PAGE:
A coalition of federal agencies warned that the BlackMatter ransomware group targeted multiple US critical infrastructure entities including two US food and agriculture sector organizations.
The joint advisory by the Cybersecurity and Infrastructure Security Agency (CISA), the Federal Bureau of Investigation (FBI), and the National Security Agency (NSA) warns that BlackMatter leverages Windows domain tools to discover hosts on the network and remotely encrypts them.
The advisory described BlackMatter as a ransomware-as-a-service (RaaS) tool benefiting from a cybercrime affiliate program involving BlackMatter actors who use its infrastructure to compromise the victims.
According to the advisory, BlackMatter was possibly a rebranding of the DarkSide ransomware gang that shut operations after the Colonial Pipeline ransomware attack.
The advisory further noted that BlackMatter’s ransom demands vary between $80,000 and $15,000,000, payable in Bitcoin and Monero.
BlackMatter ransomware activity first appeared in July 2021, according to the multi-agency joint cybersecurity advisory.
Several critical entities compromised by BlackMatter ransomware
White House issued a general directive short of designating the food and agriculture sector as critical infrastructure. Although the sector has critical dependencies with critical infrastructure entities, making it a priority for cyber actors.
BlackMatter ransomware has already compromised multiple food and agriculture critical infrastructure entities.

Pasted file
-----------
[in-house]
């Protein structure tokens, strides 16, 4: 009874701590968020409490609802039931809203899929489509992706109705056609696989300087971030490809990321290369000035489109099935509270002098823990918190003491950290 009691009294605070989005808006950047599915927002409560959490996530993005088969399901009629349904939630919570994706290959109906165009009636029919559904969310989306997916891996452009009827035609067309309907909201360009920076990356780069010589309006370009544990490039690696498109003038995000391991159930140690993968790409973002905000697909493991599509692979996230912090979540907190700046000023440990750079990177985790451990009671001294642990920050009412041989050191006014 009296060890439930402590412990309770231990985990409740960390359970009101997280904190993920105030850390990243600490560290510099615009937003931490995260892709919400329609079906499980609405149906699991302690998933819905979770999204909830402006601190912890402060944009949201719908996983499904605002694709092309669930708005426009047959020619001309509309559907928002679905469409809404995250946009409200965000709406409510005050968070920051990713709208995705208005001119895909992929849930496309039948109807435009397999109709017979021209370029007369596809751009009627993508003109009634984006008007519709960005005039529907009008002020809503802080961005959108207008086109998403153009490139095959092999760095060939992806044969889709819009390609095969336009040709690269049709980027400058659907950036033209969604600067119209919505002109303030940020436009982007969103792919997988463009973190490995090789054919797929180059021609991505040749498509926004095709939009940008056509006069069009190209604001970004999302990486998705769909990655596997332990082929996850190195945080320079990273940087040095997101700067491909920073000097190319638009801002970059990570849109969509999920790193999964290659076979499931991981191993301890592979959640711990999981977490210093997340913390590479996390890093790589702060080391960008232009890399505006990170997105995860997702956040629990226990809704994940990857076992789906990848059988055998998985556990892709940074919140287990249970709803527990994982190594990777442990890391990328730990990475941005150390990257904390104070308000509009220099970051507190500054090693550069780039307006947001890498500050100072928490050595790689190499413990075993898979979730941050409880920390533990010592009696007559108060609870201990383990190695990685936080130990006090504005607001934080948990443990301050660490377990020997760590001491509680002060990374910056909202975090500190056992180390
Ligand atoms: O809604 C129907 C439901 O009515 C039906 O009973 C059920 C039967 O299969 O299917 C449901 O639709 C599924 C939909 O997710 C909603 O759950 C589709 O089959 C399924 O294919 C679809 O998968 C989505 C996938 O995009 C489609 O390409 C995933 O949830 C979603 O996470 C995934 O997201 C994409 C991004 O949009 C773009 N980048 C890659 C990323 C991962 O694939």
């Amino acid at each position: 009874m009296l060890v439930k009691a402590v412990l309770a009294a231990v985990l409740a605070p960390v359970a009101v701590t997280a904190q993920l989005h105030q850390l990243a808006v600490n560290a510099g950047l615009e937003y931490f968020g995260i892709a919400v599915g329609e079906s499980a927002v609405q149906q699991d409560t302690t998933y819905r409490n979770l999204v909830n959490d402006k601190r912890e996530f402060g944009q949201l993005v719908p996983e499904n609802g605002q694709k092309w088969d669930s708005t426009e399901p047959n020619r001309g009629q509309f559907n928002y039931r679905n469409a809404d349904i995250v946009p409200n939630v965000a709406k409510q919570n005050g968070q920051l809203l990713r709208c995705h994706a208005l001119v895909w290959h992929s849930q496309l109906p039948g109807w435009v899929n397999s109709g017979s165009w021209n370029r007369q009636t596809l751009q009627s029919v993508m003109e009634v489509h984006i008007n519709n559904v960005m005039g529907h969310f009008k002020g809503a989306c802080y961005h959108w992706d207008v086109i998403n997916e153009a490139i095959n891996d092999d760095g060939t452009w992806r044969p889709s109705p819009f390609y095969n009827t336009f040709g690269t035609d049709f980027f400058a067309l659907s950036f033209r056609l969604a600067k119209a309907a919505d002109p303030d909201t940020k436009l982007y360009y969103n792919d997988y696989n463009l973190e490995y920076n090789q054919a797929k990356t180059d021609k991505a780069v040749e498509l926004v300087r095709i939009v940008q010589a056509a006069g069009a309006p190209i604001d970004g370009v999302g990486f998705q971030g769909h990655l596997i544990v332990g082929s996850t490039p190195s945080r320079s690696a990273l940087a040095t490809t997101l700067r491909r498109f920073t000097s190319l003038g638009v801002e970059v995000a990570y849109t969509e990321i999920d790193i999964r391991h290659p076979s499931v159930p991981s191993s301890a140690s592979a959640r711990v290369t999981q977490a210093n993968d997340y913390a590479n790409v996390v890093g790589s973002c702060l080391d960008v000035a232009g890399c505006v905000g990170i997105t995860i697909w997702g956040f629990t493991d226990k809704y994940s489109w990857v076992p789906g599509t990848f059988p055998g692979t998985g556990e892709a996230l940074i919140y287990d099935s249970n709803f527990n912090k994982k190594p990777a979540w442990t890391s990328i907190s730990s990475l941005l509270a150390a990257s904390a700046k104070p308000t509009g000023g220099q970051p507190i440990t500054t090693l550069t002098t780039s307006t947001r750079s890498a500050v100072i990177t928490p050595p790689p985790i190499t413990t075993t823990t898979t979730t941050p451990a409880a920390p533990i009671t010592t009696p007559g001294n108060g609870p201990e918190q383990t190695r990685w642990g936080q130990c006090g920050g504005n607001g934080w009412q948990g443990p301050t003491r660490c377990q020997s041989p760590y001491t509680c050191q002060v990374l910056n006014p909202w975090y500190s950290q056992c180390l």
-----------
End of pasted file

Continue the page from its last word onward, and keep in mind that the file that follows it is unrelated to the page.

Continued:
One such attack affected the Iowa-based New Cooperative agricultural provider that suffered a BlackMatter ransomware attack on September 20, 2021. The cyber actor demanded a $5.9 million ransom to decrypt devices. Additionally, the threat actor exfiltrated financial documents, employee social security numbers, and networking information.
The timing of the attack suggested that the threat actor timed it to coincide with the harvest season to force the victim to pay the ransom.
Similarly, Minnesota’s Crystal Valley suffered a similar BlackMatter ransomware attack within two days of the New Cooperative attack.
Another victim of the BlackMatter ransomware was the Japanese medical and industrial equipment manufacturer Olympus compromised in the Americas and the European, Middle East, and Africa (EMEA) segment.
However, Director of Cybersecurity at NSA, Rob Joyce noted that the ransomware threat was beyond any victim company.
Similarly, Assistant Director of the FBI’s Cyber Division, Bryan Vorndran said that many ransomware incidents went unreported. He advised ransomware victims to report the incidents because their silence only benefitted the cybercriminals.
BlackMatter ransomware operators’ tools, techniques, and procedures
The coalition of federal agencies enumerated the tools, techniques, and procedures (TTPs) employed by BlackMatter ransomware operators to infiltrate their victims.
They determined BlackMatter’s TTPs from samples analyzed in a sandbox environment and from “trusted third parties.”